“Coming together is a beginning, staying together is progress, and working together is success.” (Henry Ford)
It’s a well-known fact that partnerships in business are fraught with danger. But there is one business here in Canberra where the strength of the partnership is one of the assets and secrets to entrepreneurial success. Enter ForwardIT, an IT support service for corporate and government clients, as well as Not-For-Profits and SMEs.
The Directors of ForwardIT, Dom Polegubic, Stephen Seckar, and Nick Kattas, (who are equal partners in this business), were chuffed to be named finalists in this year’s Telstra Business Awards. In fact, that’s where I got chatting to them and realised just what a special business they have built here. It all started way back in 2002.
Nick is Greek, while Dom and Stephen are Croation. Amazingly, they first got to know each other when they attended Copland College. All the boys were into IT in some shape or form at the time, and when they left school each of them pursued a career in IT related businesses. Straight from school, Nick and Stephen went into Electronic Engineering at CIT while Dom studied Business Administration at Canberra University, and unusually, they have stayed in close contact in their working lives ever since.
They each ended up working at a company called IPEX, to begin with. Stephen joined first and then managed to get the other two friends on board when that company was expanding. That was back in 1994. IPEX was servicing the corporate and government IT sector and all in all, they enjoyed their work there.
When that company expanded, however, winning big contracts with large government departments, their small business clients were no longer a priority for IPEX. That’s when the three saw an opportunity and decided to form a partnership to go it alone. ForwardIT was born.
Indications of running a successful business? Their very first client is still one of their loyal clients today, with Steve Bates and Andrew Pickering’s accountancy firm, Bates & Pickering, which they say also has a great story. A friend of Dom’s worked there and recommended him, so that’s how they managed to pitch for a contract, and won it hands down, misère!
Significantly, each of the guys has a background with parents who were very hard workers. Nick’s mother and father owned several Takeaways over a thirty year period. Stephen’s dad was a bricklayer, and Dom’s dad was a stonemason, while their mothers were both commercial cleaners for many years. All parents had such a strong work ethic, and that powerful legacy has been passed on. Nick tells me that he started working in the family business from the age of 12, and he tells me he has only ever been unemployed for 24 hours of his life, so far. That’s a powerful work ethic right there!
But when they started out, they never anticipated what the business journey might be like. (A common experience with business people.) You see, the boys dreamt of working in their business in the mornings and spending the afternoons playing golf and going to the pub. How do you think that panned out? You’d be right if you thought it was not quite as they had planned it. In fact, in the fifteen years, they have been in business together, they have only managed to play golf three times during work hours in all that time!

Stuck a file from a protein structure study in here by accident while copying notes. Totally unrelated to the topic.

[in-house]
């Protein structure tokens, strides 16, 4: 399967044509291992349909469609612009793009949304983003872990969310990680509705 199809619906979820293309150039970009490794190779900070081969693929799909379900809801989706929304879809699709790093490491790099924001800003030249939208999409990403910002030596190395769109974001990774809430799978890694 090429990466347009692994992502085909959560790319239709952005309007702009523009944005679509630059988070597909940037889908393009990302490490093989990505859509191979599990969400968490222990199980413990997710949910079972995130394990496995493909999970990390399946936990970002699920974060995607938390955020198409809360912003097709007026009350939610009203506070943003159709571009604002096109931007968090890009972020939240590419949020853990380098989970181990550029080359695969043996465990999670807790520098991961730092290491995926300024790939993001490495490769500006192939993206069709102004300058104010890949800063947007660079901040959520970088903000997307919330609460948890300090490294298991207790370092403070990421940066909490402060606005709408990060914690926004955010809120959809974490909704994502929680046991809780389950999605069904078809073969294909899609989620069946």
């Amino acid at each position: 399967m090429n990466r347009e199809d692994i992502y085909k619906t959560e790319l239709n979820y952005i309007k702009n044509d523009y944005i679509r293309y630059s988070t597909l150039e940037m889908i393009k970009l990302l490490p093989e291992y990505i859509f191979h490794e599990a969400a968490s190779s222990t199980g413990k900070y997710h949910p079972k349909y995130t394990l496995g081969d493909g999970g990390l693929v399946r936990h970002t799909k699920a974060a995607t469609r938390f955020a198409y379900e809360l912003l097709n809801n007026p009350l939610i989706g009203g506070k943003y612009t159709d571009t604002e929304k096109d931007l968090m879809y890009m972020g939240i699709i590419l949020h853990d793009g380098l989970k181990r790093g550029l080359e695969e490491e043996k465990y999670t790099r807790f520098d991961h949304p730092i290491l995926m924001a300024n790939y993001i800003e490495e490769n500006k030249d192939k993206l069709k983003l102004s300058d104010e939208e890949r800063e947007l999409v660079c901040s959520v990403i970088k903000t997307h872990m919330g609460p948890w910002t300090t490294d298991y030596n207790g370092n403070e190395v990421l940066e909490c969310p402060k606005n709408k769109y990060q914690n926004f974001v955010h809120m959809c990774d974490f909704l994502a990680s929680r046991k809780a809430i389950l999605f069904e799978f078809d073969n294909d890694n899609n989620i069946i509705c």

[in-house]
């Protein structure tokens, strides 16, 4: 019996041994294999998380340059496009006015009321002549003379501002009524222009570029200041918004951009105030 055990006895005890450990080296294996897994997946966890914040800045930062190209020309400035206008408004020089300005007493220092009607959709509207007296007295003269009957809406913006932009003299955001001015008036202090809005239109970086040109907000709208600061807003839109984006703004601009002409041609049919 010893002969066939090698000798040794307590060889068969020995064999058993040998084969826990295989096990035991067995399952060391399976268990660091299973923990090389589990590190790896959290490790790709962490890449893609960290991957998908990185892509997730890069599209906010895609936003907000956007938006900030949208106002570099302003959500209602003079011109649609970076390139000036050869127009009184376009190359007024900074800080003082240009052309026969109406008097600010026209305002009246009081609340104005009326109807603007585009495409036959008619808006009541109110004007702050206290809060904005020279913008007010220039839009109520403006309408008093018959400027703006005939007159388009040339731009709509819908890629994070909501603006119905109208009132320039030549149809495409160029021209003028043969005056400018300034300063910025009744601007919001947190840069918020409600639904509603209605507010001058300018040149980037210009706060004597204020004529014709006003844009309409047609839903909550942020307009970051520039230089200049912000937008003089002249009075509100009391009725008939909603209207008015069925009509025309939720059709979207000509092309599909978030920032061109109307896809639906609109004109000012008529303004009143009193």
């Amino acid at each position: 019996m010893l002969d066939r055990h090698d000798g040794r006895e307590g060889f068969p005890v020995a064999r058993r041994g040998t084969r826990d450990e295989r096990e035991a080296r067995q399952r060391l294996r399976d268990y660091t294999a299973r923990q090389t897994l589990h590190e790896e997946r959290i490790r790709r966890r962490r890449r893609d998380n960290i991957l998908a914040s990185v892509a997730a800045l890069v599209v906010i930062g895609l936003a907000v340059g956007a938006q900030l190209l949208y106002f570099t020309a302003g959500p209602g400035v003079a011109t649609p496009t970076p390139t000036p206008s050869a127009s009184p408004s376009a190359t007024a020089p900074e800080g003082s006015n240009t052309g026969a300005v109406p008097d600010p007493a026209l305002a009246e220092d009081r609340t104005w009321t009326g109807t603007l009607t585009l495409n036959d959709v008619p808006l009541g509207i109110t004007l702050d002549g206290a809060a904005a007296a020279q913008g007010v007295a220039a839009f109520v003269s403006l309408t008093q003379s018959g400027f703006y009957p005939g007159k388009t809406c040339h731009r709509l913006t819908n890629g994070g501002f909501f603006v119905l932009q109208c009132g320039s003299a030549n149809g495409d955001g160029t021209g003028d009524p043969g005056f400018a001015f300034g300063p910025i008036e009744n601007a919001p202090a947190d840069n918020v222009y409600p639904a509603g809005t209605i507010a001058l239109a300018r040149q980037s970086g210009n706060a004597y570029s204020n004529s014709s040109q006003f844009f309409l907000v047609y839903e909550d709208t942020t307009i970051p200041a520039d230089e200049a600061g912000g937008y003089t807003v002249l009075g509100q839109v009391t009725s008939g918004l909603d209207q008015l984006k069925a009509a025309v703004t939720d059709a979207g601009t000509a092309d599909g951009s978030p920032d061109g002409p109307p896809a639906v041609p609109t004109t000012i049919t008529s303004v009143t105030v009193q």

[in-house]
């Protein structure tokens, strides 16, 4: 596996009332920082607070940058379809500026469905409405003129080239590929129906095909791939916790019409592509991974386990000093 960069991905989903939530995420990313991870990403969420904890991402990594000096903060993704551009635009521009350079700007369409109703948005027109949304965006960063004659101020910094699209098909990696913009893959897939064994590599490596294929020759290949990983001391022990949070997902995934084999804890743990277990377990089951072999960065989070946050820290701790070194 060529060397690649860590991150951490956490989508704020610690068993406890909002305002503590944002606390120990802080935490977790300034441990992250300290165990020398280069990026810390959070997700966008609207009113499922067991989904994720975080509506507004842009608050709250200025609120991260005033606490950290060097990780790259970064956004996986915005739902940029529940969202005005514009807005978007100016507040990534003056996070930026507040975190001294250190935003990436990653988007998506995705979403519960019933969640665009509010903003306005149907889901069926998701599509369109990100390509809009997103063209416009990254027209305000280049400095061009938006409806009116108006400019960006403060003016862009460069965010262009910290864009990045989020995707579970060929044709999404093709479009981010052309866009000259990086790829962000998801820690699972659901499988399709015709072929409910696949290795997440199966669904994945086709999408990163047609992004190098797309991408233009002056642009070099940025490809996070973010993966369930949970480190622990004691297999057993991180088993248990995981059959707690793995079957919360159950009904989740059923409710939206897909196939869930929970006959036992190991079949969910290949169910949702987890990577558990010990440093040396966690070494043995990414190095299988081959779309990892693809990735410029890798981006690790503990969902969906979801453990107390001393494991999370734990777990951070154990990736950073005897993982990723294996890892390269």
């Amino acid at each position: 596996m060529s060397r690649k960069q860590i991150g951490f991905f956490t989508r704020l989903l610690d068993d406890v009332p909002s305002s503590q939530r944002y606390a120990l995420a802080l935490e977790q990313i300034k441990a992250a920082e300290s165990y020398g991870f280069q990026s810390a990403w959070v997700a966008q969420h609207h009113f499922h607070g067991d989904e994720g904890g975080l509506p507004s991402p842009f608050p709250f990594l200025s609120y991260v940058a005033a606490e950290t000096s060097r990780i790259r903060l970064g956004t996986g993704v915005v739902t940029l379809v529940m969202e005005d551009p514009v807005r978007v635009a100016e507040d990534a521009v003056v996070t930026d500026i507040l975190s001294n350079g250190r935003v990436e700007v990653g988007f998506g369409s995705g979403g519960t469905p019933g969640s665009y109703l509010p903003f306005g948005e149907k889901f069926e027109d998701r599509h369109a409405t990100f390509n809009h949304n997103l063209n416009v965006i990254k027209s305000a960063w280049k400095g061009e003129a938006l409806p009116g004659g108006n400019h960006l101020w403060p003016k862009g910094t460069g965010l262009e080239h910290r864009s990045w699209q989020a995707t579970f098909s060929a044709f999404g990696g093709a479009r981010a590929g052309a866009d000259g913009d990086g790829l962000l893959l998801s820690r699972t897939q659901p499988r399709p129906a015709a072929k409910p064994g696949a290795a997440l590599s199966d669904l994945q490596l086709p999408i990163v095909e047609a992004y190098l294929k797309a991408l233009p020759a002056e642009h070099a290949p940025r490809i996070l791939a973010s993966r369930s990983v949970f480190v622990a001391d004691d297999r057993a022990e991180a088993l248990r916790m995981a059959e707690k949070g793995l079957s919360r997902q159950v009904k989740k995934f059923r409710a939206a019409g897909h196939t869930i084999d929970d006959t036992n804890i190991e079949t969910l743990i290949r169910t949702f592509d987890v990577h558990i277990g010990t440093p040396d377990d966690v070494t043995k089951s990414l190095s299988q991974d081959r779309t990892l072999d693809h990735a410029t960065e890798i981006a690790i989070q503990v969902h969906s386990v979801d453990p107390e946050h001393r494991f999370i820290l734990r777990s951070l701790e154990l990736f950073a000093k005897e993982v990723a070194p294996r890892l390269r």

Partnerships, being precarious at the best of times, are no deterrent for these three directors, however. These guys operate on a “2-against, majority rules” system, regarding business decisions, and it works well. They have also divided the workload into three distinct roles, which is probably one of the secrets of any partnership success so that each works to their strengths and no-one steps on the toes of another. Nick looks after the accounts and administration of the business, Dom is the sales and technical architect specialist, and Stephen is the new technologies and projects director. In their private lives, the business relationships spill over too, with their families having maintained strong friendships.
This strong “teamwork element,” shone through on the Telstra Awards night and it is such a credit to them. They deserved to be nominated and got a big buzz out of it too, which is hardly surprising.
The guys started their business not in a garage, as is commonly reported with start-ups (and it’s too cold in Canberra anyway to work in a garage!). Rather, they started operating from Dom’s bedroom, moving to Stephen’s bedroom, and then to a single room in Fyshwick, rented from one of Nick’s family members. Finally, they moved to their current premises in Belconnen, twelve years ago, which they bought and then expanded as properties in the same building came up for sale.
Their motto, though, is a very sensible “slow and steady wins the race,” which serves them well.
ForwardIT now employs 32 people, has 80 managed service clients and many other contracts. Their earliest clients are still with them, like Bates & Pickering, Financial Integrity Group and Project Coordination run by the very capable Paul and Gavin Murphy. The staff are long-term as well; Rodney Marsh, now a sales manager, started as a service technician and was their first employee, twelve years ago and is still there, along with other long-term employees, like Brooke Murphy, on reception, and Michael Sandberg who’s played a key role in developing new government business over the many years.
So, where to from here? They are looking to buy a building soon as they have already outgrown the one they are in, even having expanded over the years.
It seems that “slow and steady” is a winning formula in business, and strong, highly functional and enjoyable partnerships (though rare), are an enabler of that strategy.
This firm is truly bucking the trends in business!